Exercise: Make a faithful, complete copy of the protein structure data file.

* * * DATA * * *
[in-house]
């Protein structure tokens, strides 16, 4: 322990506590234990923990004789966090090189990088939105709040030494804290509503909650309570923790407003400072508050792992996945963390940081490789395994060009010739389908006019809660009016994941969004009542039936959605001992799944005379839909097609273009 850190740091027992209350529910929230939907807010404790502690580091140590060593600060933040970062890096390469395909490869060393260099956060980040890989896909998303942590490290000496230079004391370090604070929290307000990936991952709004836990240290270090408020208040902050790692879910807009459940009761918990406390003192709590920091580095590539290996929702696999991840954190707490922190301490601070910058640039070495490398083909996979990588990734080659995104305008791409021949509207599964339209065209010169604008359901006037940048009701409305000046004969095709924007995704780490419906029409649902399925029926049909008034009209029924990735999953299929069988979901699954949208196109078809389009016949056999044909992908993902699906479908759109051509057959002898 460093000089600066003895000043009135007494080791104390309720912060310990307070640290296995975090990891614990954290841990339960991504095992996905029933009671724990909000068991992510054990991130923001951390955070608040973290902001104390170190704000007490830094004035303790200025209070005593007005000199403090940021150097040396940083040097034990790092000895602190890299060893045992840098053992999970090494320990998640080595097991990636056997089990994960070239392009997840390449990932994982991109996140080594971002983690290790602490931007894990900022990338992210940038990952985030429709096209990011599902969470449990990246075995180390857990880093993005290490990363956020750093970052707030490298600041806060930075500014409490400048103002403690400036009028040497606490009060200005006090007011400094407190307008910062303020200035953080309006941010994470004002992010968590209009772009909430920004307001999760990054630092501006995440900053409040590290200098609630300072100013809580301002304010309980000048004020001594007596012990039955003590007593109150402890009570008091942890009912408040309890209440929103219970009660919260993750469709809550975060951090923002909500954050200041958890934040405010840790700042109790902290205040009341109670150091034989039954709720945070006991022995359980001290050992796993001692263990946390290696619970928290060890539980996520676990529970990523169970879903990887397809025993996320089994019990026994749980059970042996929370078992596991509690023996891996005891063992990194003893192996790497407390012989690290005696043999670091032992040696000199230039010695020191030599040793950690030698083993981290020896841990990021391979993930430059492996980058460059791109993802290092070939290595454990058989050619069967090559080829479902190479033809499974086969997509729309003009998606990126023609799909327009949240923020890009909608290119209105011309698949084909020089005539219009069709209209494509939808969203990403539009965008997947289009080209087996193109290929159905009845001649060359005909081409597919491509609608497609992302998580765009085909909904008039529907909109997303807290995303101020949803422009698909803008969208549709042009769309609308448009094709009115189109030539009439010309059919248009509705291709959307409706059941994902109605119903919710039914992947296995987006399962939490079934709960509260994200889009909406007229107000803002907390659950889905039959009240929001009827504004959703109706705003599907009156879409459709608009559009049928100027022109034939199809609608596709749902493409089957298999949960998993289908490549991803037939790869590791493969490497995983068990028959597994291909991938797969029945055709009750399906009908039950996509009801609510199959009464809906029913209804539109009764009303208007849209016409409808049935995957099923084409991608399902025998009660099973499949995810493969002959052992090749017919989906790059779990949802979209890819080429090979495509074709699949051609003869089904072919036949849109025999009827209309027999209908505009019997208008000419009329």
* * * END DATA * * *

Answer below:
[in-house]
């Protein structure tokens, strides 16, 4: 322990506590234990923990004789966090090189990088939105709040030494804290509503909650309570923790407003400072508050792992996945963390940081490789395994060009010739389908006019809660009016994941969004009542039936959605001992799944005379839909097609273009 850190740091027992209350529910929230939907807010404790502690580091140590060593600060933040970062890096390469395909490869060393260099956060980040890989896909998303942590490290000496230079004391370090604070929290307000990936991952709004836990240290270090408020208040902050790692879910807009459940009761918990406390003192709590920091580095590539290996929702696999991840954190707490922190301490601070910058640039070495490398083909996979990588990734080659995104305008791409021949509207599964339209065209010169604008359901006037940048009701409305000046004969095709924007995704780490419906029409649902399925029926049909008034009209029924990735999953299929069988979901699954949208196109078809389009016949056999044909992908993902699906479908759109051509057959002898 460093000089600066003895000043009135007494080791104390309720912060310990307070640290296995975090990891614990954290841990339960991504095992996905029933009671724990909000068991992510054990991130923001951390955070608040973290902001104390170190704000007490830094004035303790200025209070005593007005000199403090940021150097040396940083040097034990790092000895602190890299060893045992840098053992999970090494320990998640080595097991990636056997089990994960070239392009997840390449990932994982991109996140080594971002983690290790602490931007894990900022990338992210940038990952985030429709096209990011599902969470449990990246075995180390857990880093993005290490990363956020750093970052707030490298600041806060930075500014409490400048103002403690400036009028040497606490009060200005006090007011400094407190307008910062303020200035953080309006941010994470004002992010968590209009772009909430920004307001999760990054630092501006995440900053409040590290200098609630300072100013809580301002304010309980000048004020001594007596012990039955003590007593109150402890009570008091942890009912408040309890209440929103219970009660919260993750469709809550975060951090923002909500954050200041958890934040405010840790700042109790902290205040009341109670150091034989039954709720945070006991022995359980001290050992796993001692263990946390290696619970928290060890539980996520676990529970990523169970879903990887397809025993996320089994019990026994749980059970042996929370078992596991509690023996891996005891063992990194003893192996790497407390012989690290005696043999670091032992040696000199230039010695020191030599040793950690030698083993981290020896841990990021391979993930430059492996980058460059791109993802290092070939290595454990058989050619069967090559080829479902190479033809499974086969997509729309003009998606990126023609799909327009949240923020890009909608290119209105011309698949084909020089005539219009069709209209494509939808969203990403539009965008997947289009080209087996193109290929159905009845001649060359005909081409597919491509609608497609992302998580765009085909909904008039529907909109997303807290995303101020949803422009698909803008969208549709042009769309609308448009094709009115189109030539009439010309059919248009509705291709959307409706059941994902109605119903919710039914992947296995987006399962939490079934709960509260994200889009909406007229107000803002907390659950889905039959009240929001009827504004959703109706705003599907009156879409459709608009559009049928100027022109034939199809609608596709749902493409089957298999949960998993289908490549991803037939790869590791493969490497995983068990028959597994291909991938797969029945055709009750399906009908039950996509009801609510199959009464809906029913209804539109009764009303208007849209016409409808049935995957099923084409991608399902025998009660099973499949995810493969002959052992090749017919989906790059779990949802979209890819080429090979495509074709699949051609003869089904072919036949849109025999009827209309027999209908505009019997208008000419009329």